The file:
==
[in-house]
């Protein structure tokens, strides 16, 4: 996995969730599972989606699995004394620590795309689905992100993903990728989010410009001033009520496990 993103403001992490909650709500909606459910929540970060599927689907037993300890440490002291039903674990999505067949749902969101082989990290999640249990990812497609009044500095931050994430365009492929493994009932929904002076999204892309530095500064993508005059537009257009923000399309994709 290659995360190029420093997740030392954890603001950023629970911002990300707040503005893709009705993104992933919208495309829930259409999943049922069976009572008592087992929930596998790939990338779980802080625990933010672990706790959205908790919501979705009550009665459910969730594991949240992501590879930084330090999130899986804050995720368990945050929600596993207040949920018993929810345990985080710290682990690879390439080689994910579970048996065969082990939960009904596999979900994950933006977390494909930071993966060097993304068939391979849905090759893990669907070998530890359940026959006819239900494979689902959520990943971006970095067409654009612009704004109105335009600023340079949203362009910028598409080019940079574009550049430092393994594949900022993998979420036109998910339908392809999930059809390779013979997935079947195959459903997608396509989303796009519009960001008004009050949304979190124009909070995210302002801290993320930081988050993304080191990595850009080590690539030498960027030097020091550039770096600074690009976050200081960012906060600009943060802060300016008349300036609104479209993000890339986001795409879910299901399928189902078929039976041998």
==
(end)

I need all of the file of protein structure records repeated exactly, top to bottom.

[in-house]
């Protein structure tokens, strides 16, 4: 996995969730599972989606699995004394620590795309689905992100993903990728989010410009001033009520496990 993103403001992490909650709500909606459910929540970060599927689907037993300890440490002291039903674990999505067949749902969101082989990290999640249990990812497609009044500095931050994430365009492929493994009932929904002076999204892309530095500064993508005059537009257009923000399309994709 290659995360190029420093997740030392954890603001950023629970911002990300707040503005893709009705993104992933919208495309829930259409999943049922069976009572008592087992929930596998790939990338779980802080625990933010672990706790959205908790919501979705009550009665459910969730594991949240992501590879930084330090999130899986804050995720368990945050929600596993207040949920018993929810345990985080710290682990690879390439080689994910579970048996065969082990939960009904596999979900994950933006977390494909930071993966060097993304068939391979849905090759893990669907070998530890359940026959006819239900494979689902959520990943971006970095067409654009612009704004109105335009600023340079949203362009910028598409080019940079574009550049430092393994594949900022993998979420036109998910339908392809999930059809390779013979997935079947195959459903997608396509989303796009519009960001008004009050949304979190124009909070995210302002801290993320930081988050993304080191990595850009080590690539030498960027030097020091550039770096600074690009976050200081960012906060600009943060802060300016008349300036609104479209993000890339986001795409879910299901399928189902078929039976041998």